Boudica, Carts, Cassius Dio, Celts, chariots, Conestoga, Farmer Maggot, Gandalf, gur, Hobbiton, Iceni, Iron Age, Medieval, Mongols, Oregon Trail, Roman History, Romans, The Lord of the Rings, Tolkien, vikings, Wagons, Wainriders, Wains
Welcome, as always, to our blog, dear readers.
In our last, we began discussing wheeled transport in The Lord of the Rings. We began with Gandalf’s cart, mentioned in Chapter 1.
The posting took us from the first traces of wheeled vehicles in western Europe, circa 3600BC (literally traces—just a pair of tracks in the clay)
to Roman carts
to their descendants, medieval carts,
which led us back to Gandalf.
Continuing our discussion, we move from carts (2 wheels) to wagons (4 wheels) with the wagon Farmer Maggot uses to carry the hobbits to Bucklebury Ferry:
“I was going to say: after a bit of supper, I’ll get out a small wagon, and I’ll drive you all to the Ferry.” (The Fellowship of the Ring, Book One, Chapter 4, “A Short Cut to Mushrooms”)
There is no description beyond that, really, but wagons are pretty generic things. We have a few examples of early (600-500BC) Iron Age wagons—very fancy ones, too—from burials,
as well as this later Viking wagon.
And, in between, we have Roman wagons
and their medieval descendants.
Farmer Maggott’s wagon, would probably have looked something like this (without the arms).
Of course, those Roman wagons were meant for paved Roman roads.
Although some Roman roads remained on the surface and continued to be used, most medieval roads were merely dirt and stones—as JRRT illustrates in that picture of the Hill
and as we see in this picture.
In which case, medieval people relied upon pack horses to transport many of their goods.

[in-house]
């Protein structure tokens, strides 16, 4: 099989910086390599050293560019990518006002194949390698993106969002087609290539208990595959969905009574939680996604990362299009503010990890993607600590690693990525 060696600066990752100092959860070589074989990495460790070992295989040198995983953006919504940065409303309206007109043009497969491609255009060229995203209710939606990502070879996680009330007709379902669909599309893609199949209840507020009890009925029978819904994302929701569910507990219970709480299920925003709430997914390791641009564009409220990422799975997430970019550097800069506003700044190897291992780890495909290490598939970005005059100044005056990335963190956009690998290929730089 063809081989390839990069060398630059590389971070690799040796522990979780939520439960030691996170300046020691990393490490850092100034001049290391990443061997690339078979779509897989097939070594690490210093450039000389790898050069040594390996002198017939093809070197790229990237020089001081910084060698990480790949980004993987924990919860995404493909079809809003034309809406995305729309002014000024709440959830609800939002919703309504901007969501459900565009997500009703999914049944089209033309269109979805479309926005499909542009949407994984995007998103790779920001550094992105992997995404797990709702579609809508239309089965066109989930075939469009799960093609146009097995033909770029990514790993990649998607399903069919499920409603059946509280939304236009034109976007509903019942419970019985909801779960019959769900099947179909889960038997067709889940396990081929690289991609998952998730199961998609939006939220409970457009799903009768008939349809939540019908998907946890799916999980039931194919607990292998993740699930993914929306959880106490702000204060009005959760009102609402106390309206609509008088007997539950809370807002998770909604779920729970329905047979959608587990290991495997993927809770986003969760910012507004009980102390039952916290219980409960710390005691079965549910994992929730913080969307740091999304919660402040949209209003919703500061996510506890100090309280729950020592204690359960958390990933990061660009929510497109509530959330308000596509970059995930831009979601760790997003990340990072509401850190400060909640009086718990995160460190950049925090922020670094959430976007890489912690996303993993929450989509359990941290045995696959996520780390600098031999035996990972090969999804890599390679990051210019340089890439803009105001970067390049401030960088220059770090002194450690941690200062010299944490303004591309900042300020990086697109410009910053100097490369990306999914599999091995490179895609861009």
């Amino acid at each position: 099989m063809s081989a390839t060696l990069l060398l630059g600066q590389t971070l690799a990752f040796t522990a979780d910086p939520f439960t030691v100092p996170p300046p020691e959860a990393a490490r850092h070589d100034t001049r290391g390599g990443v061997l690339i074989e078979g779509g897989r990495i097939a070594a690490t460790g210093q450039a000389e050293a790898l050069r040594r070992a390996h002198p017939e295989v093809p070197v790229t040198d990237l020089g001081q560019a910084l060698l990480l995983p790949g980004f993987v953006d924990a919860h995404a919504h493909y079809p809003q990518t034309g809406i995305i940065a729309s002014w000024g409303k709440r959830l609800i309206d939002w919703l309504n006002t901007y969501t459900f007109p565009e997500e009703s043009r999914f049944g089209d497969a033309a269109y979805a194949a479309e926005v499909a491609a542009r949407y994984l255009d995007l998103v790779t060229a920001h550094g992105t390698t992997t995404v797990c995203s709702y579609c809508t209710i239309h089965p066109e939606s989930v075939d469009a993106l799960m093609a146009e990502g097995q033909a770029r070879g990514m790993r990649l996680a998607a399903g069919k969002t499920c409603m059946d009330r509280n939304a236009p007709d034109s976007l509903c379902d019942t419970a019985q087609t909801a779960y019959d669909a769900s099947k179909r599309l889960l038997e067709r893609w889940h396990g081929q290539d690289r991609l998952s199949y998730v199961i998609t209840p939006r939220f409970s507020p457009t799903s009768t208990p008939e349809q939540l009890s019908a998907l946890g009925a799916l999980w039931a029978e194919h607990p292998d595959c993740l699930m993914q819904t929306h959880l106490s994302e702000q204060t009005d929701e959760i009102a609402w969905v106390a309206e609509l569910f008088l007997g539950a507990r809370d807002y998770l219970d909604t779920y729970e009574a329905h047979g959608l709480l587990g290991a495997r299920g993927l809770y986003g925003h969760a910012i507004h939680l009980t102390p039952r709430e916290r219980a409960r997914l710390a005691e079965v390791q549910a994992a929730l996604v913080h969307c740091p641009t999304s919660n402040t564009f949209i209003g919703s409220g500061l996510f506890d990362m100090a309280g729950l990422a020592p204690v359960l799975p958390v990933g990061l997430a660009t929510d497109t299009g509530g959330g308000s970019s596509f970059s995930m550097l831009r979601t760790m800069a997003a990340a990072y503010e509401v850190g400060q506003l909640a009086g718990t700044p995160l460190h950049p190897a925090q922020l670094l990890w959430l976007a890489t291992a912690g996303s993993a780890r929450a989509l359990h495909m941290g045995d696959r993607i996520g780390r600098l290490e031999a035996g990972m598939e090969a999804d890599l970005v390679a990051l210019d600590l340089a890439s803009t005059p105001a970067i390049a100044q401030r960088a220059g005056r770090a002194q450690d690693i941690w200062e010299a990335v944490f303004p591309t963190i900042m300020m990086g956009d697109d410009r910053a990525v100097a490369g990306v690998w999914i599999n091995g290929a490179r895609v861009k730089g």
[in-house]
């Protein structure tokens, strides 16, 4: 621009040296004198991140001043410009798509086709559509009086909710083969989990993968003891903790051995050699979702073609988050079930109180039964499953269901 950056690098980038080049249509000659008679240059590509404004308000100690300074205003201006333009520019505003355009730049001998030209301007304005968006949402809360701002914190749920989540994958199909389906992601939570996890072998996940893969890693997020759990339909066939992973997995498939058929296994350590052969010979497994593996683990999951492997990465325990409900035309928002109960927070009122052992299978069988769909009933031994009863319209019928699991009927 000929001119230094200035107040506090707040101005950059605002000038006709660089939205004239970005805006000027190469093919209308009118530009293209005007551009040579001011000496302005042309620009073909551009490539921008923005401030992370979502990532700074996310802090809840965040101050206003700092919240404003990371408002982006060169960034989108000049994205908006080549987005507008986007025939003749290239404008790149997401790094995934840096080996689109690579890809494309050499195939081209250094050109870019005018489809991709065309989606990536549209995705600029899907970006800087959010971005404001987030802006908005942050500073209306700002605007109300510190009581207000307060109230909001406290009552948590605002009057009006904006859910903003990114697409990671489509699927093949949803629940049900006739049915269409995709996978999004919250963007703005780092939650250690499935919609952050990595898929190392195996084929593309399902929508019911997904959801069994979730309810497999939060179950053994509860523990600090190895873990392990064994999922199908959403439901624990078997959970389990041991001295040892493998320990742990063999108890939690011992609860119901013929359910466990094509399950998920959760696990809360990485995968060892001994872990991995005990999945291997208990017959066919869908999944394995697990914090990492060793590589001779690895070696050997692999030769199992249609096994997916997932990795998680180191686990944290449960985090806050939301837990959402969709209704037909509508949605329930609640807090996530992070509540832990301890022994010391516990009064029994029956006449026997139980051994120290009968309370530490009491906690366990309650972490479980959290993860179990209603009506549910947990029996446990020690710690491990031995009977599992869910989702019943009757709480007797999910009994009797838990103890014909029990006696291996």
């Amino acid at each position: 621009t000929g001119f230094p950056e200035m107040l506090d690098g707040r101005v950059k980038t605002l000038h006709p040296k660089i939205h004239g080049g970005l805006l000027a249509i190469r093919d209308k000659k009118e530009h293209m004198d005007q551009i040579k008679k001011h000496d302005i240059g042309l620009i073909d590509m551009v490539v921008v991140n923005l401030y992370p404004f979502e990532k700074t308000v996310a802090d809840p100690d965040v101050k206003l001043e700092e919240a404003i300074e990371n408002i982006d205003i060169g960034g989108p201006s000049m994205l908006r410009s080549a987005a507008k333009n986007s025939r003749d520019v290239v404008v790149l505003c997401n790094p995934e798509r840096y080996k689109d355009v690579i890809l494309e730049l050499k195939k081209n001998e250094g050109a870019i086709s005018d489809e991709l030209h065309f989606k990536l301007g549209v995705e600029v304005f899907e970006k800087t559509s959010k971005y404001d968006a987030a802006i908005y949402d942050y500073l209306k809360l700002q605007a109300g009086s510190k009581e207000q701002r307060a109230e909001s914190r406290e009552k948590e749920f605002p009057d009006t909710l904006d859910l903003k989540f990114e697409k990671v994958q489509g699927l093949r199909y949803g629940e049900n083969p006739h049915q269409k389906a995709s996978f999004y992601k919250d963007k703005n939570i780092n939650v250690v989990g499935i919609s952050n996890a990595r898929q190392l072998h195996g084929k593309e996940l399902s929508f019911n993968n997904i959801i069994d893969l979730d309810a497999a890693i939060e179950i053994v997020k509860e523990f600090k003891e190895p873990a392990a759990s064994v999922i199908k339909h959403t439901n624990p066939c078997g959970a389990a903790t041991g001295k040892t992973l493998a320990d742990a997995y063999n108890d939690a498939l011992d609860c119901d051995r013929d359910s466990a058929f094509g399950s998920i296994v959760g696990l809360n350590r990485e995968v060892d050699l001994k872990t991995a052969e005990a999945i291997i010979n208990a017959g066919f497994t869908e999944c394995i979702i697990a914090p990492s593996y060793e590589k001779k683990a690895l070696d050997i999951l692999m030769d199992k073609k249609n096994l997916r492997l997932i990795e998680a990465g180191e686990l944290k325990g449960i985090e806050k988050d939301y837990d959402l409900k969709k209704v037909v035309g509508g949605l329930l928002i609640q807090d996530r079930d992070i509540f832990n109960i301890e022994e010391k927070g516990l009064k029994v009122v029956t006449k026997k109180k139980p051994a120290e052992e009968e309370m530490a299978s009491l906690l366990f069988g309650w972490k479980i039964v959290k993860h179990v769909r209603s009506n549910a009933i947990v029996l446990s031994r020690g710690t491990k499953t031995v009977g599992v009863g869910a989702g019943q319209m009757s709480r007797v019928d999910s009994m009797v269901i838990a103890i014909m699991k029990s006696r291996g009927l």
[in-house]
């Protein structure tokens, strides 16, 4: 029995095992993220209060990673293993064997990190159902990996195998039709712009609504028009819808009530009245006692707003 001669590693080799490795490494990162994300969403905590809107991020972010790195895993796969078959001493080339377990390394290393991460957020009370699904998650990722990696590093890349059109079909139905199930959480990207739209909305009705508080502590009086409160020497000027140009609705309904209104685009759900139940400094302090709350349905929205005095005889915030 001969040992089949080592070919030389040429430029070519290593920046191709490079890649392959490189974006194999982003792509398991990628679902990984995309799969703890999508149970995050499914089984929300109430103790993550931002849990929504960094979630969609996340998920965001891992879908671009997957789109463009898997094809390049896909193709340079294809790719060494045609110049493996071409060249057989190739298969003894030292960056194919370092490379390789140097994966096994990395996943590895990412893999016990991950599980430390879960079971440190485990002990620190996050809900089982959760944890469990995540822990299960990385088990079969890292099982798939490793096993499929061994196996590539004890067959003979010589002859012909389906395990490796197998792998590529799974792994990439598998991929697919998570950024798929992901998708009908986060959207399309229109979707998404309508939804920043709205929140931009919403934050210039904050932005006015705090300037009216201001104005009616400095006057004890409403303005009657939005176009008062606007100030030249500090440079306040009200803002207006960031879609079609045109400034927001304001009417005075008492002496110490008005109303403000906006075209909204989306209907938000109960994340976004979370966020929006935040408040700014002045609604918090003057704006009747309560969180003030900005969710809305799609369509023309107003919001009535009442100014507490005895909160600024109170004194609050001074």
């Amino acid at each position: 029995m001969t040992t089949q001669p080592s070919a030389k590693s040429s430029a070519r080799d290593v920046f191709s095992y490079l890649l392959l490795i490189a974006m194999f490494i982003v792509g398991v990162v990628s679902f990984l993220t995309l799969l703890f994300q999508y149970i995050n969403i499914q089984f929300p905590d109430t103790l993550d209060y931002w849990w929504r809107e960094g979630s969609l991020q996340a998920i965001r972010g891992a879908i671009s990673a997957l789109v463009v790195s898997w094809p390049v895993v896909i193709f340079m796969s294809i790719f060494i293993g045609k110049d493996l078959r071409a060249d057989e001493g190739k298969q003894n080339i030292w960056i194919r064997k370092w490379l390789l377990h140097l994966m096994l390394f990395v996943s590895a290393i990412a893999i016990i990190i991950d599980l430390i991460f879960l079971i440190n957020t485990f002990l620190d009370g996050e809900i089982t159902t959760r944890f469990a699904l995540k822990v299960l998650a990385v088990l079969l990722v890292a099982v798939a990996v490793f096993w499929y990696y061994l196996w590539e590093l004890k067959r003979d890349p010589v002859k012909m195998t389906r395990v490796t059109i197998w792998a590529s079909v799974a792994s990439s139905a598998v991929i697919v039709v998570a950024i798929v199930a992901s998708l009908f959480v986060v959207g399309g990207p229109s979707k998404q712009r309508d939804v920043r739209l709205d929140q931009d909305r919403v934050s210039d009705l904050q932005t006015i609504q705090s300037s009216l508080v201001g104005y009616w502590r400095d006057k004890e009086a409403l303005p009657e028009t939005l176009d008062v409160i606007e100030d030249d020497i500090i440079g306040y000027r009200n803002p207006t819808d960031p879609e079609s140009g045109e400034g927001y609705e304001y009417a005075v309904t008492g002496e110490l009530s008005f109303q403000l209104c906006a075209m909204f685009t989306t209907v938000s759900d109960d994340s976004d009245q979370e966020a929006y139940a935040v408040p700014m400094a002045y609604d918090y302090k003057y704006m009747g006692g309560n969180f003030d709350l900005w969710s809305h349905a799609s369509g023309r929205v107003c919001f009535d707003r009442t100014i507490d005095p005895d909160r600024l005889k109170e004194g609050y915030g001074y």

(Think of Bill the pony as a modest example.)
An old word for wagon is wain and we would like to end this brief exploration with something about wains and Wainriders. In Appendix A, we find this:
“The third evil was the invasion of the Wainriders, which sapped the waning strength of Gondor in wars that lasted for almost a hundred years. The Wainriders were a people, or a confederacy of many peoples, that came from the east; but they were stronger and better armed than any that had appeared before. They journeyed in great wains, and their chieftains fought in chariots.”
We’ve been puzzled by that combination of “great wains” and “their chieftains fought in chariots”. The only immediate reference we could think of was to the Iceni, a tribe of ancient Britain, who, led by a female chieftain named Boudica, revolted against Roman occupation in 60-61AD. At the final battle, where they were defeated by Roman troops, they had parked wagons in a crescent formation to their rear, then advanced with their chariots and infantry against the Romans. (See Cassius Dio, Roman History, LXII.12 for a description of this battle—here’s an easy LINK to that portion of his extensive writing.)
There is a problem here, however. The Britons were not migratory and their wagons were probably no more than farm wagons and carts, hardly the great wains of JRRT’s description. If we removed the chariots, another candidate for the Wainriders might be the Mongols, however, who were migratory and traveled in something even more splendid than a wagon—a gur—like this one—
The Mongols certainly came from the east and, in a short time, swallowed up territory from China all the way to eastern Europe.
It is more likely, however, that JRRT combined things–it wouldn’t be the first time he synthesized—so much of his so-called legendarium is a mixture of this and that in brilliant profusion. So, in the same spirit, we asked ourselves what we thought wains might look like and immediately saw the big wagon which was instrumental in colonizing the western part of the US, the Conestoga.
Great, long lines of these and other wagons, packed with people and supplies, crossed the plains from the 1840s on.
Could we then remove the 19th-century settlers and add Celts and their chariots, say?
What do you think, dear readers?
Thanks, as ever, for reading.